Grants are issued from the Washington County Community Foundation’s Touch Tomorrow funds.  The total amount available for this grant cycle is $40,000.00.

Grant applications for the spring grant cycle are available at the WCCF office located on Shelby Street in the Learning Center complex. The Washington County Community Foundation is currently accepting applications. The application deadline will be 3:30pm, April 15, 2018. For more information, you may call Judy Johnson or Lindsey Wade-Swift at the Foundation office. The number is 883-7334.

Washington County Community Foundation is a nonprofit public charity established in 1993 to serve donors, award grants, and provide leadership to improve Washington County forever

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WCCF Celebrating County Firefighters and Law Enforcement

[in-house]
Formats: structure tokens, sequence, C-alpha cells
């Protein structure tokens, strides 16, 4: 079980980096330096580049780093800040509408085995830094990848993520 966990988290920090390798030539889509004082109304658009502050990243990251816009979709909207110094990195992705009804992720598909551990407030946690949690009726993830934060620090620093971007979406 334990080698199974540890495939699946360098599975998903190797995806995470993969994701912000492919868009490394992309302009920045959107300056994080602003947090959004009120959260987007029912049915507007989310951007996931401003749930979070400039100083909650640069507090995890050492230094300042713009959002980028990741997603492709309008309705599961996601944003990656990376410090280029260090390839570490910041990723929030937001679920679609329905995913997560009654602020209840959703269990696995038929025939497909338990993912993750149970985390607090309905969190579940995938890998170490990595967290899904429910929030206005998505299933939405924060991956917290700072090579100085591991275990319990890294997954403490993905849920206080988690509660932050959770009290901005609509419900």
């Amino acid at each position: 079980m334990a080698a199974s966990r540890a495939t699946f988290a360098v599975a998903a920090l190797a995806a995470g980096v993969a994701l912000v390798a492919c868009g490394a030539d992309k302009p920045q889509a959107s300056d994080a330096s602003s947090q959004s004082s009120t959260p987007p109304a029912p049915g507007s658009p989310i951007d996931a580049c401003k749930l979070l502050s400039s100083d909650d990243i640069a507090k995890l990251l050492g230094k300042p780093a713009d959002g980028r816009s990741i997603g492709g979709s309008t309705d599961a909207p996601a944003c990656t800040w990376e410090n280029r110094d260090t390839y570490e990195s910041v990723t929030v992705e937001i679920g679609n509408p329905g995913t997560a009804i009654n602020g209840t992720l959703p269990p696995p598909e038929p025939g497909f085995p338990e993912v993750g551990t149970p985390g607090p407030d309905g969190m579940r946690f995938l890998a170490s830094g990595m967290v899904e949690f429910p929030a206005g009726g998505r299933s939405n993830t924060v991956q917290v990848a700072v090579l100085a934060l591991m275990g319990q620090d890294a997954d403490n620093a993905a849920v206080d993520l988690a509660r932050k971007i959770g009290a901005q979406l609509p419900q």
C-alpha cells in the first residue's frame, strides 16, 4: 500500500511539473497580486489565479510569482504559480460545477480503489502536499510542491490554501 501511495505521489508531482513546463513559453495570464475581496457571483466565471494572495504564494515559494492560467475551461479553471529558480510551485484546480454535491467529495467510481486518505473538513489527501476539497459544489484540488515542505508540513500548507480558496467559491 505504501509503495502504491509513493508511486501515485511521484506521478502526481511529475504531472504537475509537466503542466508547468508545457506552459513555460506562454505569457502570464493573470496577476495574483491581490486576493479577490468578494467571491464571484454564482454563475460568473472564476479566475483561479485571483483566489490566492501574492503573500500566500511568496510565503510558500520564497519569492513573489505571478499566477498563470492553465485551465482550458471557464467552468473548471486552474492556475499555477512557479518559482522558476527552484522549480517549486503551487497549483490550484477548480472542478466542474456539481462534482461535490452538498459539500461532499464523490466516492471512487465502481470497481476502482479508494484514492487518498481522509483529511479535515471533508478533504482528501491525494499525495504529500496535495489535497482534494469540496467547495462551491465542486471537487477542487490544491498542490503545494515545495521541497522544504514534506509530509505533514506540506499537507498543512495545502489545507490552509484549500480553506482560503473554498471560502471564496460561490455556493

On April 24, 2018, WCCF will be celebrating our local firefighters and law enforcement personnel that keep us safe.   Words are inadequate, so how about a reception? Please join us at the Senior Citizen Center at 6:00 to honor these brave men and women. We will be awarding $1,000.00 grants to each department and small gifts for the first 75 people to arrive. So, come out and support your favorite department or law enforcement department. The top three departments in attendance will win an additional $1,000.00 grant. We hope to see you there.

Washington County Community Foundation is a nonprofit public charity established in 1993 to serve donors, award grants, and provide leadership to improve Washington County forever

WCCF is Offering Scholarships to Non-Traditional Students